Lessons From the Pandemic: 5 Career Skills Now Front and Center with Employers
The response to COVID-19 has elucidated the challenges and opportunities with pharmacy-provided services delivery.
It has not been your average year for the pharmacist, working during a once-in-a-generation pandemic. Coronavirus disease 2019 (COVID-19) has upended the normal way of doing things, whether in the community, at the clinic, on the floors of the hospital, or doing rounds in long-term care. From operations to patient counseling to billing, deviating from the standard has been imperative.
This deviation has highlighted the need for experienced pharmacists and technicians to acquire new skills and responsibilities, and has enabled newcomers to assume leadership roles.
Skill 1: Agility and Thinking Outside the Box
On March 11, 2020, the NBA canceled the rest of the season, actors and spouses Tom Hanks and Rita Wilson announced their COVID-19 infections, and the world changed forever. Pharmacists and pharmacy staff woke up the next day and found themselves in a new paradigm with questions: Do we wear masks? Should we shut the front door and deliver to the parking lot? Do we need to double our deliveries for everyone on a chronic medication? Do we partner with the local distillery to procure hand sanitizer? The most effective pharmacists and support staff were comfortable with new ways of serving patients, being resourceful, and finding solutions.
Skill 2: Pharmacist and Pharmacy Services Delivery Knowledge
First came the need to figure out how to distribute the medication to patients differently, then came the need to screen patients for COVID-19 symptoms and answer questions at a time of few data points and a lot of uncertainty. Next came the April 8, 2020, directive by the US Department of Health and Human Services authorizing licensed pharmacists to order and administer COVID-19 testing. Then came COVID-19 mass vaccination preparation.
These opportunities brought logistical challenges that stretched convention and forced planning on services delivery—even with previously "normal" dispensing operations that required appointment-based concepts for delivery and patient distancing efforts.
Skill 3: Technological Savvy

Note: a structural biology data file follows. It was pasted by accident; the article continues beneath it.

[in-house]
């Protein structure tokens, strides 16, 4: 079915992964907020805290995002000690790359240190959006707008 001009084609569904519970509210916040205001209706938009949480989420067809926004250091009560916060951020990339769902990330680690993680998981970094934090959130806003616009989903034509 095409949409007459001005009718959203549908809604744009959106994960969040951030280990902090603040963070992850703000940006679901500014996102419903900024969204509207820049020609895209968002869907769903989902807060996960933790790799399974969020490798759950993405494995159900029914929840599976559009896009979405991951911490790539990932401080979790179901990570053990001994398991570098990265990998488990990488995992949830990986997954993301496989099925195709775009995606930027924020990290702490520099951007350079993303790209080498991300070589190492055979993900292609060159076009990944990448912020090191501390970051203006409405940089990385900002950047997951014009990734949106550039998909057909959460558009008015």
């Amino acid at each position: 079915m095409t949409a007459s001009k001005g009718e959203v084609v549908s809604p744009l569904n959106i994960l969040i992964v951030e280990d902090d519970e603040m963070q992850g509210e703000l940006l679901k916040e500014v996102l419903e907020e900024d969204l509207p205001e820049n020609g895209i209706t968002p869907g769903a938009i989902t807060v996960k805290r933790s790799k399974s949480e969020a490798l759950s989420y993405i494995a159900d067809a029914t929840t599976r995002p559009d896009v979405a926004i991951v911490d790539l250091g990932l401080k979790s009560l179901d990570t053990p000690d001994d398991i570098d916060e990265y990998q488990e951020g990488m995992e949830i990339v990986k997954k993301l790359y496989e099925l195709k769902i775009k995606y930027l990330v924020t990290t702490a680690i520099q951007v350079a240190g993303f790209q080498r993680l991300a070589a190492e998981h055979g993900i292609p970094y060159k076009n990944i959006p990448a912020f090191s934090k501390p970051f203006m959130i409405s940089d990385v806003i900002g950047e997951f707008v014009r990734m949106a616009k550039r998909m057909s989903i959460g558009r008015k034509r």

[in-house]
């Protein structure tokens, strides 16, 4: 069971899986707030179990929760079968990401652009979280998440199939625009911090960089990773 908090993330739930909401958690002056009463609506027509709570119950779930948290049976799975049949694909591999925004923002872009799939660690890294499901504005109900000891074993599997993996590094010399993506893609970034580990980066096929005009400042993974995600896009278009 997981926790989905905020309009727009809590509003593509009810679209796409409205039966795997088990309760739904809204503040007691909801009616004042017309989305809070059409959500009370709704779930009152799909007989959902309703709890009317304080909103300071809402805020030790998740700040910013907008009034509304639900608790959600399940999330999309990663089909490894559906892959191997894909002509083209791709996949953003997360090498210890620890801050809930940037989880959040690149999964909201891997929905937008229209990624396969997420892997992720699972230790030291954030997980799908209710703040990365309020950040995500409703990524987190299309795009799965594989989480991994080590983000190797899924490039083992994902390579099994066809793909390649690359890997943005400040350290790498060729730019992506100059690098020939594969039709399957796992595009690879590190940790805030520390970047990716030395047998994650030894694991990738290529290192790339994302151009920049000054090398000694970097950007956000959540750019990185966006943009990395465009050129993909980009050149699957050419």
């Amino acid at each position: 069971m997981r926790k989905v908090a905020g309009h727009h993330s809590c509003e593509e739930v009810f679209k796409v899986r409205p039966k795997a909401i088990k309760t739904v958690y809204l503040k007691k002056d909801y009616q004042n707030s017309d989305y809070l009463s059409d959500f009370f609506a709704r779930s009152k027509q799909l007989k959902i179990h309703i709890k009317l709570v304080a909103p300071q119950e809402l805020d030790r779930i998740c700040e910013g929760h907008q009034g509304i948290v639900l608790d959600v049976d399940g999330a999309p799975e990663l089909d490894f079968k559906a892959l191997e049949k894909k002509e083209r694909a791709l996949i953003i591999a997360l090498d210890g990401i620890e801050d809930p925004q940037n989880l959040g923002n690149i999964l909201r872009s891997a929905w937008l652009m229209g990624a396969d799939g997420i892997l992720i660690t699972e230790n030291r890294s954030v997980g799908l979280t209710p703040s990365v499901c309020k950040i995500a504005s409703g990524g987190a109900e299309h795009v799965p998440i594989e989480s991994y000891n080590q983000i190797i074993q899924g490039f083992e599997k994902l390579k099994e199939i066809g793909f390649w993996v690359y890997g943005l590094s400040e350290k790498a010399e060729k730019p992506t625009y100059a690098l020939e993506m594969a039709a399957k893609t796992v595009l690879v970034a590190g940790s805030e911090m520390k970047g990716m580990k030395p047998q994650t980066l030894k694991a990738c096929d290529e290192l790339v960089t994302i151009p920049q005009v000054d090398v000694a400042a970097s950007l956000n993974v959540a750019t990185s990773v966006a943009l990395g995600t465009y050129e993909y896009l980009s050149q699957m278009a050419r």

With practice model changes came new technology needs. First up was new ordering and billing systems and processing for COVID-19 collection and point-of-care testing services. Then it was the realization that a scheduling utility helped balance the staff as well as separating patients for operational capacity and patient safety. Appointments and queuing patients became even more important when COVID-19 vaccination efforts started with the demand far outstripping supply as eligibility criteria became complex and ever-changing. Building and troubleshooting templates, websites, and new technology plug-ins along with training staff have become high-demand skills.
Skill 4: Pharmacy Services Business Planning
The first goal of the pandemic response was to continue existing levels of care and then expand services. Yet, maintaining dispensing flows and extending services must be economically sustainable.
Contrary to conventional wisdom, long-time pharmacy owners are not the best equipped to generate business plans for health care service delivery. New graduates and residents have had a once-in-a-generation opportunity to meaningfully participate in revenue cycle management, expense modeling, and return on investment planning for health care services delivery.
Skill 5: Pharmacy Services Regulatory Know-How
With all of the new authorizations, processes, and billing opportunities come regulatory requirements. And with service delivery comes the need for a new set of legal, policy, and documentation acumen. Once provider status and payment become available, new sources and types of risk management come into play. It is not a flashy area of practice, but pharmacists who have a comprehensive understanding of laws and regulations outside of dispensing and keep up-to-date with them will be sought-after leaders, managers, and owners.
Putting It All Together
This is an opportune time to be a "positive deviant." Pharmacy practice has for many years favored dogma and "staying in our lane." Demand for interchangeable dispensers bereft of the skills and mind-set of new services and new ways of practicing will continue to wane, and COVID-19 has accelerated this trend.
About the Author
Troy Trygstad, PharmD, PhD, MBA, is vice president of pharmacy and provider partnerships for Community Care of North Carolina, which works collaboratively with more than 2000 medical practices to serve more than 1.6 million patients who are on Medicaid, Medicare, commercially insured, or uninsured. He received his PharmD and MBA degrees from Drake University and a PhD in pharmaceutical outcomes and policy from the University of North Carolina. He also serves on the board of directors for the American Pharmacists Association Foundation and the Pharmacy Quality Alliance.